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Copyright: Characteristics of Canadian Reform




Bannerman, Sara

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Irwin Law


This chapter places the new Canadian copyright bill, Bill C-32, in the context of Canadian copyright history, arguing that Canadian copyright has traditionally focused on copyright independence, safeguarding the interests of Canadian consumers as well as Canadian creators, finding innovative solutions to meet the needs of both consumers and creators, and support for international copyright and copyright multilateralism. I argue that the made-in-Canada elements of C-32 are relatively narrow compared to previous bills that asserted a made-in-Canada stance on the broader issue of anti-circumvention, and that C-32, while including innovative solutions for the benefit of specific interests such as the print disabled, internet service providers, and mash-up video creators, departs from the tradition of maintaining maximum independence and safeguarding consumer interests on the issue of anti-circumvention measures. The current Canadian copyright reform initiative can be viewed in light of a number of trends that have characterized Canadian copyright reform since the time that Canada�s first copyright Act was put in place in 1868. Most importantly, Canadian copyright has always taken place in the context of the push and pull of international pressures. Domestic and international demands often conflict, and there is often significant resistance within Canada to demands for reform coming from outside the country. While in the early days of Canadian copyright such conflict resulted in rebellion against Imperial and international copyright norms, this type of conflict has been replaced by a slow and relatively obliging tendency in reform, generally involving unhurried progress, minimalist adhesion to international treaties, and carving out made-in-Canada approaches. Although there have been instances where Canada has stepped into the role of a leader on international copyright, that position has been quickly abandoned and leadership left to stronger powers. In general, made-in-Canada approaches result in innovative policy solutions on narrow issues alongside a general acquiescence to the visions of copyright forged in international institutions and larger countries.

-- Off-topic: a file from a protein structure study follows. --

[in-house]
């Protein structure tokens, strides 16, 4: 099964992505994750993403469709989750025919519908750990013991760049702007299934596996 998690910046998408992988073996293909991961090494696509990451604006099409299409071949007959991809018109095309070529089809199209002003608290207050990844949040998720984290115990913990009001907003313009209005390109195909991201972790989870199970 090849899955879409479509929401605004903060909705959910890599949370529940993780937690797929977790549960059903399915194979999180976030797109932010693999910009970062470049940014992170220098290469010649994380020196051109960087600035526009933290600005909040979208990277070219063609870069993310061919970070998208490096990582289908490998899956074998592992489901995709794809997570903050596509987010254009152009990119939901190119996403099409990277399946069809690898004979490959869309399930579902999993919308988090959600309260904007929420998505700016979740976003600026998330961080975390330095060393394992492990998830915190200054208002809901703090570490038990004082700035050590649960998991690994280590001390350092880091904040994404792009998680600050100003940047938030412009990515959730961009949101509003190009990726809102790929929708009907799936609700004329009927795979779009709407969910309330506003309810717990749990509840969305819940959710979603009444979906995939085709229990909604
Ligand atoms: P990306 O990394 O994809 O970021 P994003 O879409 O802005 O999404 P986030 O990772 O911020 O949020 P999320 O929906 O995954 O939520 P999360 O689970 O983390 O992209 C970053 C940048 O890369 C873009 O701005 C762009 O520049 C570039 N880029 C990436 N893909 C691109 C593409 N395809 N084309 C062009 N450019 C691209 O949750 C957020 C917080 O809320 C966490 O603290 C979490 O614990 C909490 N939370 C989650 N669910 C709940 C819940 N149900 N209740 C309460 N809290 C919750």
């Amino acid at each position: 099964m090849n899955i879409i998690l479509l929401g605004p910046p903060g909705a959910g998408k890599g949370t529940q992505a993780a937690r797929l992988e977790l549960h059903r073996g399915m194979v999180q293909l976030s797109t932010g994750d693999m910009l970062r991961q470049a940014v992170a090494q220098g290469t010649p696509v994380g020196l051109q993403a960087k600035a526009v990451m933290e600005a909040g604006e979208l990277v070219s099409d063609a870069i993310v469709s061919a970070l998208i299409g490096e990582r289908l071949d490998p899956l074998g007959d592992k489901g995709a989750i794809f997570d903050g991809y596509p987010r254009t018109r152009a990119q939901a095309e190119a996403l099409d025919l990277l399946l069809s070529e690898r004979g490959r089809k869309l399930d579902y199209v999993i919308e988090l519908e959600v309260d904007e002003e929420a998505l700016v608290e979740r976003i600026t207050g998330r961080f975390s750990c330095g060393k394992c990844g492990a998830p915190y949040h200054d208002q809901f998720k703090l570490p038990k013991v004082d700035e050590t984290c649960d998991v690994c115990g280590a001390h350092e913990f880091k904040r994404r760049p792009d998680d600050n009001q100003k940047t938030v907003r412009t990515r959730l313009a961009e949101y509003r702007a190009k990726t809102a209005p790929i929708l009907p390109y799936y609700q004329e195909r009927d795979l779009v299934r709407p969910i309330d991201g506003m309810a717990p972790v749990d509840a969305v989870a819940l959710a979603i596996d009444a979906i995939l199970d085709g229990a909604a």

Book chapter

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From "Radical Extremism" to "Balanced Copyright"

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